The association between influenza and asthma is not clear. Influenza outbreaks have been associated with hospitalizations for asthma exacerbations, and asthma has been reported to be the most common pre- existing disease in patients who have been hospitalized for influenza.31,32 However, the literature raises uncertainty about the degree of asthma exacerbation that occurs as a result of influenza.31,32

Treatment and Prevention of Influenza Infection


The primary goals of treating influenza are prevention using vaccines, antivirals (when appropriate) to treat patients who have or are at risk of severe infection, standard, supportive care for all patients, and monitoring all patients for complications of influenza. During treatment, healthcare professionals must follow proper infection control techniques and precautions.33-36


Annual Vaccination and Vaccine Efficacy (VE)


The CDC recommends annual vaccination against influenza for everyone 6 months of age and older. Vaccination is especially important for people who have risk factors that make them susceptible to severe influenza infection or complications of influenza.37 It is also critical for healthcare workers to be vaccinated as they work directly with vulnerable populations.37


People who should not be vaccinated are children < 6 months old and anyone who has had a severe reaction to influenza vaccinations.37 Also, anyone who had Guillain-Barré Syndrome within 6 weeks of influenza vaccination should avoid being vaccinated.37,38


The trivalent preparations protect against two types of influenza A viruses and one type of influenza B virus. The quadrivalent preparations protect against two types of influenza A viruses and two types of influenza B viruses.38-40 Depending on the formulation, influenza vaccines can be given intradermally, intramuscularly, or nasally. The choice of which vaccine preparation to use depends on the year, the patient’s age and comorbidities, and the risk of adverse reactions.38-40 Vaccination against influenza can prevent the disease. From 2009 to 2019, the effectiveness of influenza vaccination ranged from 19%-60%, and the average effectiveness from 2015- 2019 was 39%.41

Influenza vaccines cannot cause influenza. Injectable influenza vaccines are currently made in two ways: 1) the vaccine is made either with viruses that have been inactivated and are not infectious, or 2) the vaccine does not contain influenza viruses at all (which is the case for recombinant influenza vaccines).42-44 The nasal spray influenza vaccine does contain live viruses; however, the viruses are attenuated (weakened), and, therefore, cannot cause flu illness.44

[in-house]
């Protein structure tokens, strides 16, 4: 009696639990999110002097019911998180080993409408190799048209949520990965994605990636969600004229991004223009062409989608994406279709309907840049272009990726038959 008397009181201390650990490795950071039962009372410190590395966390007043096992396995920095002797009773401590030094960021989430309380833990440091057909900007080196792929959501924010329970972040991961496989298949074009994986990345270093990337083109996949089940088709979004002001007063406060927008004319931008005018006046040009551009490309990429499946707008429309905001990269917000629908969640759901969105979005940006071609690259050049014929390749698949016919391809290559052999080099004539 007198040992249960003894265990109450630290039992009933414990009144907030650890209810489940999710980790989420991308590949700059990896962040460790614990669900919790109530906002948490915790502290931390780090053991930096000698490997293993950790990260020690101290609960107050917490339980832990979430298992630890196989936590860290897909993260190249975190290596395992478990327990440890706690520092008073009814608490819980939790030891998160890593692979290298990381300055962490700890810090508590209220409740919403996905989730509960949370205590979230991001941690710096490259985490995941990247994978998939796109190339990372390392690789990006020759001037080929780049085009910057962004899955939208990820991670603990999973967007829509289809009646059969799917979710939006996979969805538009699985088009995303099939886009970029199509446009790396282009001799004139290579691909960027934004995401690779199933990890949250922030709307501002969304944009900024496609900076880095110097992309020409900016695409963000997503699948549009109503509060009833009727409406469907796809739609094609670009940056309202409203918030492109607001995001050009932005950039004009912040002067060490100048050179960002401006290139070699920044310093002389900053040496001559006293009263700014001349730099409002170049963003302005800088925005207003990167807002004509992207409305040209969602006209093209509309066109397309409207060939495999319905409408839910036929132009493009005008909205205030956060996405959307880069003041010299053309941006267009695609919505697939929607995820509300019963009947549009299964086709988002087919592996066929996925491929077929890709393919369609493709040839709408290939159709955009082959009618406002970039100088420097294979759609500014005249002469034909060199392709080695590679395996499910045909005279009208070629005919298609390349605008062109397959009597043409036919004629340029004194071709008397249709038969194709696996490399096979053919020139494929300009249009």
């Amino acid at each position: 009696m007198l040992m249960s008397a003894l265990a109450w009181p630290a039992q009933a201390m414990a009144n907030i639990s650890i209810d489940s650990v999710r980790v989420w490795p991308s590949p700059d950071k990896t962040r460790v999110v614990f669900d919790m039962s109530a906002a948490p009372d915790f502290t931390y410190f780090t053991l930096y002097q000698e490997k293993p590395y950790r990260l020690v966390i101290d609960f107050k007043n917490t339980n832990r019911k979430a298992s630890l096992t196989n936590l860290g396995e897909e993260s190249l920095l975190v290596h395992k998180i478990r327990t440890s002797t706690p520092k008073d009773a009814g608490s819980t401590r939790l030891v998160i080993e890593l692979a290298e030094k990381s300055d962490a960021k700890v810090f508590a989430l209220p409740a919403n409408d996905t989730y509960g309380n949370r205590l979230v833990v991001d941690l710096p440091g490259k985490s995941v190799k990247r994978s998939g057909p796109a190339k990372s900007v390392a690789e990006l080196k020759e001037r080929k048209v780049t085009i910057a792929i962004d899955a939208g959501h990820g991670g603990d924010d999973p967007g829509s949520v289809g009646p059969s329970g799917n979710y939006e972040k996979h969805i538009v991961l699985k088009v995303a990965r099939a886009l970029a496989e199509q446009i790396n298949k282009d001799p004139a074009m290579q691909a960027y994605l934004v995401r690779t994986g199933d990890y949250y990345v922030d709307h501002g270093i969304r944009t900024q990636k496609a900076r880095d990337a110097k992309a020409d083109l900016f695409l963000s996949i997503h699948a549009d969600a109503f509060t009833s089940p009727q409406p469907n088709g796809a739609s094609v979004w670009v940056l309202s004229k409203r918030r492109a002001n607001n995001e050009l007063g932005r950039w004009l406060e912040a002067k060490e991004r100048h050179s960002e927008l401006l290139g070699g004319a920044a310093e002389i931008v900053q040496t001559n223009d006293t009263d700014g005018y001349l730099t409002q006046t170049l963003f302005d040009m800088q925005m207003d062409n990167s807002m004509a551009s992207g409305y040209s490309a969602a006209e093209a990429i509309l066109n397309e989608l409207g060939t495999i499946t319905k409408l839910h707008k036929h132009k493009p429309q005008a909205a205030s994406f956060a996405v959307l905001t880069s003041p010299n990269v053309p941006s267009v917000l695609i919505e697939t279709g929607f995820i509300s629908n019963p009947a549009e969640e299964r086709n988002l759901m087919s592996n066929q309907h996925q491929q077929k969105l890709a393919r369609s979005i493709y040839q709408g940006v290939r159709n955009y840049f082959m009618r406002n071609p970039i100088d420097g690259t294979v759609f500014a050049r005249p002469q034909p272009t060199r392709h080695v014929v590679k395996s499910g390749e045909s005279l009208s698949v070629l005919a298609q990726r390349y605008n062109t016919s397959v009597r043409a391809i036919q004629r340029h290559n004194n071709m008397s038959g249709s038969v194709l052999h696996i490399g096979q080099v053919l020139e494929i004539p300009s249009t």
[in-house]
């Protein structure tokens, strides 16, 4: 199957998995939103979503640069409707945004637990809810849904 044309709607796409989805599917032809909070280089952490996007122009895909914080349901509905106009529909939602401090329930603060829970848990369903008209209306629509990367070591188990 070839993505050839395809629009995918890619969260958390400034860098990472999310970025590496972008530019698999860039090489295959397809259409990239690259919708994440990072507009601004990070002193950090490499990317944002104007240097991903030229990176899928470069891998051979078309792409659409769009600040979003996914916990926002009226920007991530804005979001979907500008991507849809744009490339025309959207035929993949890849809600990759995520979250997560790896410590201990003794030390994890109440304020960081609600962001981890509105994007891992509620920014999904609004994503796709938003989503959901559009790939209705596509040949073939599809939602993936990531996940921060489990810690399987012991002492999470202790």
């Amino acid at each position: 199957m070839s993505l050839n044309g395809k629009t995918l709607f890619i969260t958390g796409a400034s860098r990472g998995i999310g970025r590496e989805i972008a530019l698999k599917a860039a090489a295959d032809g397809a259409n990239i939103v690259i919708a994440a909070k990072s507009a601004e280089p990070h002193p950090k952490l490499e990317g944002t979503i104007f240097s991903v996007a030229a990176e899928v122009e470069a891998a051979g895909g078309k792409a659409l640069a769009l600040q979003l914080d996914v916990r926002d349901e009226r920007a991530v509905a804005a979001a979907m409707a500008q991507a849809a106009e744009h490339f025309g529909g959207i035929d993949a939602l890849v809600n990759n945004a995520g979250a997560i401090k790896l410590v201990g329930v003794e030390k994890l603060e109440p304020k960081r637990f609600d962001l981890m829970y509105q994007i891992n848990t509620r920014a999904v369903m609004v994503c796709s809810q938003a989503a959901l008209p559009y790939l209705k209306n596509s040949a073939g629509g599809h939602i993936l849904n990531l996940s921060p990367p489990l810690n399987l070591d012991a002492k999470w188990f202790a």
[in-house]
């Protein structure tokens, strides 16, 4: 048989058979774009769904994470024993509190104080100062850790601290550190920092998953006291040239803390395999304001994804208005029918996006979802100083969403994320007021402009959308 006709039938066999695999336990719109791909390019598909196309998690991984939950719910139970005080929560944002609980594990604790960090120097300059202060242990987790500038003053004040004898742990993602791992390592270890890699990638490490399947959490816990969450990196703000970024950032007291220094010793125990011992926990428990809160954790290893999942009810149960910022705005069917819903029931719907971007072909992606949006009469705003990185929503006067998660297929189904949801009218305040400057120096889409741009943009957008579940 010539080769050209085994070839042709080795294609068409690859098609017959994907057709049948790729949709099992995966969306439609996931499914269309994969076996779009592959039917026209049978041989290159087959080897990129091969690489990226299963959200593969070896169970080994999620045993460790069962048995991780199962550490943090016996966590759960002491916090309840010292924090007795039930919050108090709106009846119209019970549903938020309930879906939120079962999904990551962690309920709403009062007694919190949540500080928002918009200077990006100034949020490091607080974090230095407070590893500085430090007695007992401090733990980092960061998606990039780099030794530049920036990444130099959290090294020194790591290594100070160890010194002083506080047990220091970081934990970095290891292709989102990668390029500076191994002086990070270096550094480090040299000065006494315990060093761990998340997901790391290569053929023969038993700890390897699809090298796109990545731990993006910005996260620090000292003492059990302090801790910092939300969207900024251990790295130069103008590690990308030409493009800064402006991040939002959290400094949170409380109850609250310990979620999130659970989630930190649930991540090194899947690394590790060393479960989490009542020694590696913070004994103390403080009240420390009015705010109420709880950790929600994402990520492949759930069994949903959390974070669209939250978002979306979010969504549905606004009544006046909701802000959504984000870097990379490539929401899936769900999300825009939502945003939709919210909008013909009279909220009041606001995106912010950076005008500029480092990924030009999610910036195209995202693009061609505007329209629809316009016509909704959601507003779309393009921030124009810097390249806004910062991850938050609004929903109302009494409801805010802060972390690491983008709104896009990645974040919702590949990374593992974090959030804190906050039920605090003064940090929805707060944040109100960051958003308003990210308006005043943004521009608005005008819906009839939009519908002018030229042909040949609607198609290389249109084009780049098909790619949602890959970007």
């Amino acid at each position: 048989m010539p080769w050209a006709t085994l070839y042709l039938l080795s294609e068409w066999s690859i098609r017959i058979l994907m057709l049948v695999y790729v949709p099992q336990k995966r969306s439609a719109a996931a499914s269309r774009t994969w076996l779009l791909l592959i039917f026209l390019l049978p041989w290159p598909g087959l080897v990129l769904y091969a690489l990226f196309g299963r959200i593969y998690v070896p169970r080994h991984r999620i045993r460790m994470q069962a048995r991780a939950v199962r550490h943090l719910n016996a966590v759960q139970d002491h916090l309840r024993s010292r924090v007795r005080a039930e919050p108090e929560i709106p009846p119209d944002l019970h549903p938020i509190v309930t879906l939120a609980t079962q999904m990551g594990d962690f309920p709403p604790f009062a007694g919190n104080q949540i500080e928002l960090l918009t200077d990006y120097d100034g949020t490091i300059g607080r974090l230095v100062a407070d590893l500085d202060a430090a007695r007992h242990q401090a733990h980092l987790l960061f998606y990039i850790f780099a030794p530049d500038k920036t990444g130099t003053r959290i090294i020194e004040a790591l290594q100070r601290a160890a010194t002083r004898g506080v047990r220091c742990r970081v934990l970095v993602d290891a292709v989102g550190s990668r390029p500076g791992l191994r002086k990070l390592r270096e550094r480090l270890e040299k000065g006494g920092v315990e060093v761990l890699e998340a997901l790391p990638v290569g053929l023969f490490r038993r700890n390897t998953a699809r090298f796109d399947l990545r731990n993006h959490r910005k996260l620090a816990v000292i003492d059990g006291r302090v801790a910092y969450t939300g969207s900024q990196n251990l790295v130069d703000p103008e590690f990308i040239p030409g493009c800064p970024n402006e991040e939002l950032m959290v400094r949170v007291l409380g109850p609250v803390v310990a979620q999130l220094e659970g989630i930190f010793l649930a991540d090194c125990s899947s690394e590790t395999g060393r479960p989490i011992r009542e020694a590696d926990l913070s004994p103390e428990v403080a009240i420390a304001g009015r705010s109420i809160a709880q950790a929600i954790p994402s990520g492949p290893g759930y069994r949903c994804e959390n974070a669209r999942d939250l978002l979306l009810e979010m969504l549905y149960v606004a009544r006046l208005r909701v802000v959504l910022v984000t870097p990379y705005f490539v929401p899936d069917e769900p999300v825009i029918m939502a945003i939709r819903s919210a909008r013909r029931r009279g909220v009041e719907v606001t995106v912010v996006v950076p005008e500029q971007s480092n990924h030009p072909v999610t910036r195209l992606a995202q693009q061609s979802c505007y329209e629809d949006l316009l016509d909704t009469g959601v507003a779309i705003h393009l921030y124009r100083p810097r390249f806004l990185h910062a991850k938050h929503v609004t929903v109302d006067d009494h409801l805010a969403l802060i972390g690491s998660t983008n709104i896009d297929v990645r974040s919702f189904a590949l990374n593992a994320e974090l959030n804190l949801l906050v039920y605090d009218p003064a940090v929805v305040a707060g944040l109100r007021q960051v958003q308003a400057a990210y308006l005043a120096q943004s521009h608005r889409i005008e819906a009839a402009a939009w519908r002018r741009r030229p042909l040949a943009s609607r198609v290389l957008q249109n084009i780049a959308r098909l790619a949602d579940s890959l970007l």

There remains a continuing need to evaluate the efficacy of influenza vaccines with regard to their efficacy against subtypes or lineages, as well as how they perform based on timing (i.e., vaccination early in the flu season versus vaccination late in the season).45 The best time for a person to get vaccinated is before the flu begins spreading in the person’s community. Generally, this means September and October of each year are good months to get vaccinated against the flu. Vaccination after this time is still recommended as flu activity can continue into May. The CDC currently recommends adults 65 and older not get vaccinated early (July or August) as protection may decrease over time. Children can get vaccinated as soon as the vaccine becomes available, even if that means they are vaccinated in July or August. Early vaccination can also be considered in the third trimester of pregnancy as it can help protect the infant during the first months of life before they are able to receive an influenza vaccine.46


The CDC performs an analysis of data to estimate flu vaccination guidelines for the U.S. population.37 Moderate to severe influenza seasons, such as the one that took place in the 2012 to 2013 flu season, showed that a vaccine for people ≥ 65 years of age with a 10% effectiveness and 66% coverage would have avoided an estimated 13,000 hospitalizations and a vaccine with 40% effectiveness would have avoided an estimated 60,000 hospitalizations.38 Influenza vaccination corresponded with a lower intensive care unit (ICU) admission rate and in-hospital length of stay, as well as mortality.38

Pharmacists and pharmacy technicians play a large role in influenza vaccination rates. A large portion of retail pharmacies offer flu vaccines, and many insurance companies provide them free of copay. During peak vaccination periods, it is important to keep the pharmacy appropriately staffed in order to administer vaccines as well as complete the normal workflow in the pharmacy. It may also be helpful to have a chart or list with NDC numbers available for which vaccinations are in stock, and what age groups for which they are appropriate. This will help ease order entry. Some pharmacists are also involved in community and nursing home vaccination clinics. Staying up to date on current recommendations is necessary as questions about COVID, pneumococcal, and other vaccines may be addressed at the time of influenza vaccine administration.




Treatment with antiviral medication can shorten the duration of influenza symptoms by approximately one to two days.47 Additionally, antivirals may reduce the risk of complications and can reduce viral shedding and viral titers. Antiviral drugs are very helpful for people who are in a high- risk group, and compared to vaccines, the efficacy of the antivirals is not affected as much by antigenic drift.47